Analysis of plcR regulator gene expression in Bacillus spp. using GFP fusions and flow cytometry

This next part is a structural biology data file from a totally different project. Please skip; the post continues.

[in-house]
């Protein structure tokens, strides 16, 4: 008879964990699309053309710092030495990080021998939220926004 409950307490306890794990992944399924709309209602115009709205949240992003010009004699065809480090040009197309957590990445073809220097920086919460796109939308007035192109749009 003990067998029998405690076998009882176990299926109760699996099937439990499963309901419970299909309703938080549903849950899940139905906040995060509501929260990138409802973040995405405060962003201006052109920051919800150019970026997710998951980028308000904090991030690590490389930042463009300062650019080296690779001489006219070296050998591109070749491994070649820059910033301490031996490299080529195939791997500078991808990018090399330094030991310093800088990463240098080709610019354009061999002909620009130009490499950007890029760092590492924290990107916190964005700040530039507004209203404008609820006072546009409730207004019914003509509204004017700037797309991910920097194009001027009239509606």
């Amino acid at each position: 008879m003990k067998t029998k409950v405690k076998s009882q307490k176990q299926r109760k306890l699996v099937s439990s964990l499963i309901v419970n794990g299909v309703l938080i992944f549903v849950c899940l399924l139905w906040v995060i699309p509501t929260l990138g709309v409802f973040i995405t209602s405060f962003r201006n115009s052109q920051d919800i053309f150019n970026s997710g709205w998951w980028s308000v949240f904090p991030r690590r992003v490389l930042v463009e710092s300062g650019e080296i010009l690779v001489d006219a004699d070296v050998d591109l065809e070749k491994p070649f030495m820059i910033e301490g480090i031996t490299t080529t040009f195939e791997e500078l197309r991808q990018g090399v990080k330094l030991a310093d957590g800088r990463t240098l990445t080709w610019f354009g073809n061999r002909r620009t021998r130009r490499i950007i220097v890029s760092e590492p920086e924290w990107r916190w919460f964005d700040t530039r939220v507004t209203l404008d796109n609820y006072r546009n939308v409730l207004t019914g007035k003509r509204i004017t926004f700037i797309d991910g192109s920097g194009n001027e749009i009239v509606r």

Carvacrol, the key extract of oregano oil, is known for its antimicrobial properties toward Bacillus cereus and other bacteria. As such, carvacrol may be considered beneficial in treatment of severe endophthalmitis (ocular infections) caused by B. cereus. However, in vitro, subinhibitory concentrations of carvacrol (SIC, 1 mM), have been shown to upregulate mRNA expression of B. cereus hblC and nheA enterotoxin genes by 5%. This is clinically relevant because B. cereus virulence may be exacerbated if endophthalmitis treatment involves incorrect/SIC levels of carvacrol. In Bacillus spp., hemolytic BL (HBL) and non-hemolytic (Nhe) toxin production is activated by at least one transcriptional regulator, a phospholipase C regulator (PlcR). This factor also regulates endotoxin production in the important insect pathogen, B. thuringiensis. Here we investigated whether plcR expression is upregulated by SIC of carvacrol in B. cereus ATTC14579 and B. thuringiensis subsp. israelensis as measured by flow cytometry. Green fluorescent protein (GFP)-expressing B. cereus ATTC14579 and B. thuringiensis subsp. israelensis were constructed in order to measure the effect of carvacrol on plcR using flow cytometry. The results show that SIC carvacrol treated transformed B. cereus ATTC14579 and B. thuringiensis subsp. israelensis increased plcR expression by 25% and 70% respectively, relative to untreated cultures. Our results reveal that plcR is upregulated to similar levels as nheA and hblC when subjected to SIC carvacrol. In other words, SIC carvacrol increases virulence of B. cereus and B. thuringiensis subsp. israelensis. Furthermore, results indicate that hblC and nheA are directly controlled by plcR regulator expression in response to the SIC carvacrol and do not apparently necessitate additional regulatory effector proteins. The implications of this study may further clarify the order of regulatory virulence events in B. cereus and B. thuringiensis.